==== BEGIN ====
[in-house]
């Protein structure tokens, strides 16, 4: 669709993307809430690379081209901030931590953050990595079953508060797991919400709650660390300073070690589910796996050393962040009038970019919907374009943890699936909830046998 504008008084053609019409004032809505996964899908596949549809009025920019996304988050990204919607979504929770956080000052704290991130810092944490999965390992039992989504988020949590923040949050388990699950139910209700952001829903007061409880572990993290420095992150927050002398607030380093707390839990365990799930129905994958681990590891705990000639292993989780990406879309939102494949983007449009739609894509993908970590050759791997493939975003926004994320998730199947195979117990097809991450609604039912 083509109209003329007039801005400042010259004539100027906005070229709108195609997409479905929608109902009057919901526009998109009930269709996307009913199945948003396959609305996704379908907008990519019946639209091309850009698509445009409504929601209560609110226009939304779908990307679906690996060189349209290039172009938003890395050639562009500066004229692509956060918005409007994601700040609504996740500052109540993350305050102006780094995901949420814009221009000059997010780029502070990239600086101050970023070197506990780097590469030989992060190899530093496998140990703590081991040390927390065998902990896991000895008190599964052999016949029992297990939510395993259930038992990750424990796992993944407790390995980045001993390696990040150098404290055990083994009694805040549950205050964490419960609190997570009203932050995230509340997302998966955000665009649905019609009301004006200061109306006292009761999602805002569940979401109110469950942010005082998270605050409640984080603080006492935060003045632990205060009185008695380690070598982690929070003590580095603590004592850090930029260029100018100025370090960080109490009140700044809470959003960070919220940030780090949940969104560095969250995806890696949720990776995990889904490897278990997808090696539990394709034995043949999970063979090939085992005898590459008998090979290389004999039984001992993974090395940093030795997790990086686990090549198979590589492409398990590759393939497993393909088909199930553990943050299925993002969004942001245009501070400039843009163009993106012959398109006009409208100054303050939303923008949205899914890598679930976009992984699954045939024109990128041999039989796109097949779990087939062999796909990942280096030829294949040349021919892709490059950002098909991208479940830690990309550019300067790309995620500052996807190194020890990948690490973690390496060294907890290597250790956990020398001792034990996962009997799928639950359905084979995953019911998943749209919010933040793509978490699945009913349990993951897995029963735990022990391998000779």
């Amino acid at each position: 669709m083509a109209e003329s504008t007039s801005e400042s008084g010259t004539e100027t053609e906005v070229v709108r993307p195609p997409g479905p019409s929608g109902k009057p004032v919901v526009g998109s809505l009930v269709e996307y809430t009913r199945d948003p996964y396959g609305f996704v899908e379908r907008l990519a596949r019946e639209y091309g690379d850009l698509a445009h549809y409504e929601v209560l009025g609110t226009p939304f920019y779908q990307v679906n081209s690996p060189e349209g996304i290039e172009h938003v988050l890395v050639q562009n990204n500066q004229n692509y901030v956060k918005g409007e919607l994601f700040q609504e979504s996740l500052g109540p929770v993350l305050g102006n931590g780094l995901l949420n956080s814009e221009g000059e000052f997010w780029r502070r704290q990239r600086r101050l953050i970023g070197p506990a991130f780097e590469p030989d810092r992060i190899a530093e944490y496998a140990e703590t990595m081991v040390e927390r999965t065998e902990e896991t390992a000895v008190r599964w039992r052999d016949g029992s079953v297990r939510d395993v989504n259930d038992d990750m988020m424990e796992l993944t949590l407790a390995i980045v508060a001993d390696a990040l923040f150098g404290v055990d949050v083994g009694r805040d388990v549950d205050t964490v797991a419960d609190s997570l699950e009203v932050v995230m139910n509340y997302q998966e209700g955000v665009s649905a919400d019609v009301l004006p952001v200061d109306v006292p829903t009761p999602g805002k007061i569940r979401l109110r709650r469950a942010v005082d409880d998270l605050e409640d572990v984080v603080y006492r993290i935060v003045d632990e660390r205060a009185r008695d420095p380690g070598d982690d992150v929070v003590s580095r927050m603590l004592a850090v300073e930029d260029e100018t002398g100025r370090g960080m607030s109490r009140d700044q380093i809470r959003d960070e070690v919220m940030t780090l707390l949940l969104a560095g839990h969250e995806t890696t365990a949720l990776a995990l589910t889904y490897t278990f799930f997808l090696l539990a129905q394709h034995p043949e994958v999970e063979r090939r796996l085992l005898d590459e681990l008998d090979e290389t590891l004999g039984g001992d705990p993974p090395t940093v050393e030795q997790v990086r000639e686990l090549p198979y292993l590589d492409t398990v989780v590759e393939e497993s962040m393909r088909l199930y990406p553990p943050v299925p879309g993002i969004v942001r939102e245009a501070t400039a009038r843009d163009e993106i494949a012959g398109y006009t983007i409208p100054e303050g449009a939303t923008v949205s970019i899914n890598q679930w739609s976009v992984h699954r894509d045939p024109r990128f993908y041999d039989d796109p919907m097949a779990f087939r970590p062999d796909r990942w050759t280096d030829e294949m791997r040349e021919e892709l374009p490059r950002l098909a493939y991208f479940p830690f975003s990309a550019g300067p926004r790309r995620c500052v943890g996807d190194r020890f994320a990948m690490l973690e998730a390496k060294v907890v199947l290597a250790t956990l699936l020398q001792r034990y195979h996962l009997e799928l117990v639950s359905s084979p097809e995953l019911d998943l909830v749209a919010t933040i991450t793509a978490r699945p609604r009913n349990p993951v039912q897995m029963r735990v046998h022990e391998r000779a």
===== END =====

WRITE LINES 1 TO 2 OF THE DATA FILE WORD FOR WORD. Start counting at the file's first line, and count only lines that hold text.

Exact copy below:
[in-house]
């Protein structure tokens, strides 16, 4: 669709993307809430690379081209901030931590953050990595079953508060797991919400709650660390300073070690589910796996050393962040009038970019919907374009943890699936909830046998 504008008084053609019409004032809505996964899908596949549809009025920019996304988050990204919607979504929770956080000052704290991130810092944490999965390992039992989504988020949590923040949050388990699950139910209700952001829903007061409880572990993290420095992150927050002398607030380093707390839990365990799930129905994958681990590891705990000639292993989780990406879309939102494949983007449009739609894509993908970590050759791997493939975003926004994320998730199947195979117990097809991450609604039912 083509109209003329007039801005400042010259004539100027906005070229709108195609997409479905929608109902009057919901526009998109009930269709996307009913199945948003396959609305996704379908907008990519019946639209091309850009698509445009409504929601209560609110226009939304779908990307679906690996060189349209290039172009938003890395050639562009500066004229692509956060918005409007994601700040609504996740500052109540993350305050102006780094995901949420814009221009000059997010780029502070990239600086101050970023070197506990780097590469030989992060190899530093496998140990703590081991040390927390065998902990896991000895008190599964052999016949029992297990939510395993259930038992990750424990796992993944407790390995980045001993390696990040150098404290055990083994009694805040549950205050964490419960609190997570009203932050995230509340997302998966955000665009649905019609009301004006200061109306006292009761999602805002569940979401109110469950942010005082998270605050409640984080603080006492935060003045632990205060009185008695380690070598982690929070003590580095603590004592850090930029260029100018100025370090960080109490009140700044809470959003960070919220940030780090949940969104560095969250995806890696949720990776995990889904490897278990997808090696539990394709034995043949999970063979090939085992005898590459008998090979290389004999039984001992993974090395940093030795997790990086686990090549198979590589492409398990590759393939497993393909088909199930553990943050299925993002969004942001245009501070400039843009163009993106012959398109006009409208100054303050939303923008949205899914890598679930976009992984699954045939024109990128041999039989796109097949779990087939062999796909990942280096030829294949040349021919892709490059950002098909991208479940830690990309550019300067790309995620500052996807190194020890990948690490973690390496060294907890290597250790956990020398001792034990996962009997799928639950359905084979995953019911998943749209919010933040793509978490699945009913349990993951897995029963735990022990391998000779």